That community has grappled with rising racism and violence, including in the Bay Area.
Between March 19, 2020 and Feb. 28, 2021, there were at least 3,795 incidents of anti-Asian hate across the nation, ranging from physical assault and verbal harassment to various civil rights violations, according to a report released Tuesday by Stop AAPI Hate. The project is based out of San Francisco State University that asks members of AAPI communities to self-report acts of hate and discrimination.
More than 700 of those incidents occurred in the Bay Area, according to a Stop AAPI Hate report released last month.
‘These Are Our Community Members’
In San Francisco, people hung love letters to friends, family, or the APPI community at large on a clothesline, which was strung across a bridge connecting Portsmouth Square to the Chinese Culture Center.
One sign simply read “grandma,” written in Korean.
Many AAPI people attacked in the Bay Area have been seniors, including a Thai man killed in North Beach, a neighborhood adjacent to the peaceful vigil.
“Whether it’s San Francisco or Oakland, I think a lot of people are facing similar things,” said Hyejin Shim, who works at Asian Pacific Institute on Gender-Based Violence, Oakland.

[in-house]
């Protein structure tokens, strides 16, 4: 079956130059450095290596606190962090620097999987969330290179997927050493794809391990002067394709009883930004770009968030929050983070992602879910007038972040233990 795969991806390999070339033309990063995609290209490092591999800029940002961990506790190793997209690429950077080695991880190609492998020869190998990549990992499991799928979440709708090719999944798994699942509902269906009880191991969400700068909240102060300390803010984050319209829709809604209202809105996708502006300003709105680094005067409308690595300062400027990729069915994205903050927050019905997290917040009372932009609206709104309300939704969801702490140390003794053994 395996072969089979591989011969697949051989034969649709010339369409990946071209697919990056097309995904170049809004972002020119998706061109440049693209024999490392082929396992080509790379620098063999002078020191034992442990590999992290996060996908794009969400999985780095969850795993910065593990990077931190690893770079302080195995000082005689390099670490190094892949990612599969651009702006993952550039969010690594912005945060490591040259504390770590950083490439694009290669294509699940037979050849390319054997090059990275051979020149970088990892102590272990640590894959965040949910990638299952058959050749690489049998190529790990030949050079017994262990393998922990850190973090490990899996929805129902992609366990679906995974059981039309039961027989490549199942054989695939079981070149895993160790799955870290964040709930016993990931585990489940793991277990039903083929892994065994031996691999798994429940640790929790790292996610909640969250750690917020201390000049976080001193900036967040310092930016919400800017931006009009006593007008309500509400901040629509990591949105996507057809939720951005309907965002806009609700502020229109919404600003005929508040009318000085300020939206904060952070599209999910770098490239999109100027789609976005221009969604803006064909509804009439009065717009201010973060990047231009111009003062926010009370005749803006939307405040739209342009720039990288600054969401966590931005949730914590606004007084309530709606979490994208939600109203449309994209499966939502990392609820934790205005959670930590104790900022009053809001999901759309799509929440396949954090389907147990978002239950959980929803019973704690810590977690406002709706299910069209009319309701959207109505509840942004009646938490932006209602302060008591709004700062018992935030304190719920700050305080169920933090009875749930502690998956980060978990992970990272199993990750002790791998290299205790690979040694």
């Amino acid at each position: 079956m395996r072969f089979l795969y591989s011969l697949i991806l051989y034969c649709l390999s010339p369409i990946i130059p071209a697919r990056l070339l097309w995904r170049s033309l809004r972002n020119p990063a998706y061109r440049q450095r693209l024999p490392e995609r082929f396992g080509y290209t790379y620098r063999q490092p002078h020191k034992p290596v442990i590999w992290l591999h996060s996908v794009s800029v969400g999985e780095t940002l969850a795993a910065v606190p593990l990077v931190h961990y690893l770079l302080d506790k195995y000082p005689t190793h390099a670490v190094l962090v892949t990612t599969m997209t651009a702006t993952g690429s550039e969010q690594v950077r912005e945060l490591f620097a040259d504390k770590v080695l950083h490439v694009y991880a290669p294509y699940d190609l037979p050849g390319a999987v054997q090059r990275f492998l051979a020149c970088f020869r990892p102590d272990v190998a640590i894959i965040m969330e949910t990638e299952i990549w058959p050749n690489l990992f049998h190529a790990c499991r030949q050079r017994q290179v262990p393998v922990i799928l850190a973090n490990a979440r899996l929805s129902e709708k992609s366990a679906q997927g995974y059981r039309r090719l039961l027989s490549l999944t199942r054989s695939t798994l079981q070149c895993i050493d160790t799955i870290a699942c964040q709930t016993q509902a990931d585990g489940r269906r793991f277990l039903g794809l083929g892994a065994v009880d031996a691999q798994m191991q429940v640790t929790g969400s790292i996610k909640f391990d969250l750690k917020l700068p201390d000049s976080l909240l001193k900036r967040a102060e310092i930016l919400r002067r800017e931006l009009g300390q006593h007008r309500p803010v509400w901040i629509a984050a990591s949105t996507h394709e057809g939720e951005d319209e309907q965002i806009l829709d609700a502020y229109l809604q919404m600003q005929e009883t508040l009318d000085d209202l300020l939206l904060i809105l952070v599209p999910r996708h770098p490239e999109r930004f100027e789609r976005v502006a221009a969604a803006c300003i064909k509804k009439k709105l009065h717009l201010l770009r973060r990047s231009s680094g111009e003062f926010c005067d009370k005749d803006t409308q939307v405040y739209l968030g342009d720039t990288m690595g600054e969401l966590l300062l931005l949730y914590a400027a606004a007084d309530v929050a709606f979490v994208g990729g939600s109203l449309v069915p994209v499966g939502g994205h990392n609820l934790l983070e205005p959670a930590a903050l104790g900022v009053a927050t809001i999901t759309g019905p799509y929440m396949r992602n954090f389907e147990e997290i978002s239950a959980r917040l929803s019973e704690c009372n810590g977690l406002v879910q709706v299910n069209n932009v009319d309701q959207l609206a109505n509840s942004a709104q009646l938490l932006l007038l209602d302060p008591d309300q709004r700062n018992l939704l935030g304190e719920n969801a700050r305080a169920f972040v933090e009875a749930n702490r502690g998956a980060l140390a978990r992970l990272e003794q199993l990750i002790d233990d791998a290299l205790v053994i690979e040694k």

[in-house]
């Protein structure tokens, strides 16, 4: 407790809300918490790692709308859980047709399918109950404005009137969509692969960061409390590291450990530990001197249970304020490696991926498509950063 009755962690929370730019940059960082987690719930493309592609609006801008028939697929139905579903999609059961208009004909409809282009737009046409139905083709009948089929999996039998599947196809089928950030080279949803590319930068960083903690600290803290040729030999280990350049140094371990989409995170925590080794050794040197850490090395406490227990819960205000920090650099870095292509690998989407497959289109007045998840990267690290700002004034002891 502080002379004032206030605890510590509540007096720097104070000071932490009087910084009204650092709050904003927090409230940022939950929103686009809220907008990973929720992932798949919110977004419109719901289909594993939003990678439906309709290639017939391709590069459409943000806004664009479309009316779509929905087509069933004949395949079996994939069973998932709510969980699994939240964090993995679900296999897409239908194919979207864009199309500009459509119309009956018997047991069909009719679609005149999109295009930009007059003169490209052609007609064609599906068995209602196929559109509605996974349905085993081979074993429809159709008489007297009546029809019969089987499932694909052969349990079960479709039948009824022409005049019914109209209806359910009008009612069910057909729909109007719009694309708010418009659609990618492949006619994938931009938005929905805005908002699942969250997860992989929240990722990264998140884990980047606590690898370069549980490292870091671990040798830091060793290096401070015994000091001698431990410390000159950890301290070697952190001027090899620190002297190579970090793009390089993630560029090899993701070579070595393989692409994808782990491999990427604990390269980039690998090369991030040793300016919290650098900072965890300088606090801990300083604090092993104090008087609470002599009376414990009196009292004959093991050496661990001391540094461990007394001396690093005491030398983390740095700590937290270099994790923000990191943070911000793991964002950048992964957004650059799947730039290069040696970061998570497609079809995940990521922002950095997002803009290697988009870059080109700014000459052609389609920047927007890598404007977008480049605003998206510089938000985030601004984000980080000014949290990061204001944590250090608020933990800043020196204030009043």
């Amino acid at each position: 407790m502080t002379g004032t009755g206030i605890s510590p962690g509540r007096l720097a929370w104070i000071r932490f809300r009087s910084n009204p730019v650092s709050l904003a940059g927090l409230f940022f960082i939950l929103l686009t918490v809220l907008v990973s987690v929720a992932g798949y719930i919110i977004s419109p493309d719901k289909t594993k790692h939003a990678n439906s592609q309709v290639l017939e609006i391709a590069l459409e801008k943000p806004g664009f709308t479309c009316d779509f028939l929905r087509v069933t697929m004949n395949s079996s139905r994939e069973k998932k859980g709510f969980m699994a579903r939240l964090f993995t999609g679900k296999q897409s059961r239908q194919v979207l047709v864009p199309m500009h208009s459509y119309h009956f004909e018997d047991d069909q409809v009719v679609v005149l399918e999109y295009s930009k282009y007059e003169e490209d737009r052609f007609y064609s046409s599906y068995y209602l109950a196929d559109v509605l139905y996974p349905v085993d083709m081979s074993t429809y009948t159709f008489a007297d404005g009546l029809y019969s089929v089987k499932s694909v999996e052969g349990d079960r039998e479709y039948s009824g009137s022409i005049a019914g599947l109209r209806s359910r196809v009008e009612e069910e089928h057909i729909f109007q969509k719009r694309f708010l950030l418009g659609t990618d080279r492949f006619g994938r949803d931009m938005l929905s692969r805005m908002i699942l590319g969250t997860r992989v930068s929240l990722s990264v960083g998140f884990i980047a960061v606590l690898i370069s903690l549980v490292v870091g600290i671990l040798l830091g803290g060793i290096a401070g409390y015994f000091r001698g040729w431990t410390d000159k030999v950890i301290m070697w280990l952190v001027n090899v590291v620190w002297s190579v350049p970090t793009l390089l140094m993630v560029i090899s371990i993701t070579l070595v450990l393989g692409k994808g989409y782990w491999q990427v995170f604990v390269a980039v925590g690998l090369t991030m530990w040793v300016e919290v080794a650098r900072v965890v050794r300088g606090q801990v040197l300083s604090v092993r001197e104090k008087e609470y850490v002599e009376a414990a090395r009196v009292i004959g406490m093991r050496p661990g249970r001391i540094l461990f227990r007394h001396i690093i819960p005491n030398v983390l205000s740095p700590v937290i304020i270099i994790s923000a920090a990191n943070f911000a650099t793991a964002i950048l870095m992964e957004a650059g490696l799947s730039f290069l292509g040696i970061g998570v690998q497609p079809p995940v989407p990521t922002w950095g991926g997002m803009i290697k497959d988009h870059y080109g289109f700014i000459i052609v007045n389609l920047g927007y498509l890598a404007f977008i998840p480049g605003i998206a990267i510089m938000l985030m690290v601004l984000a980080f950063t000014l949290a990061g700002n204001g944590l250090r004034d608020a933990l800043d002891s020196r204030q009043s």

She says the public discussions of the Atlanta womens’ sex work, or not, is a distraction — and dehumanizes people who lost their lives.
“The reality is that sex workers have always been a part of the community,” Shim said. “And so I think the question of whether these massage parlor workers were or were not is irrelevant. But the fact is that massage parlor workers who are Asian are often hyper-sexualized without their consent or their workplaces become a site of sexual harassment from clients. And that is both about race and gender.”
Also at the San Francisco vigil, Esther Leong works at a nonprofit called Asian Pacific Islander Outreach. A San Franciscan with roots in Chinatown, Leong brought enlarged photos from books and family photos to the event to show the historic racism AAPI San Franciscans have faced, and to highlight AAPI’s contributions to the city.
She says she’s upset law enforcement in Atlanta hasn’t called the shootings a hate crime. Leong said she wants government to figure out a way to determine that an incident is a hate crime without having the assailant utter words of hate.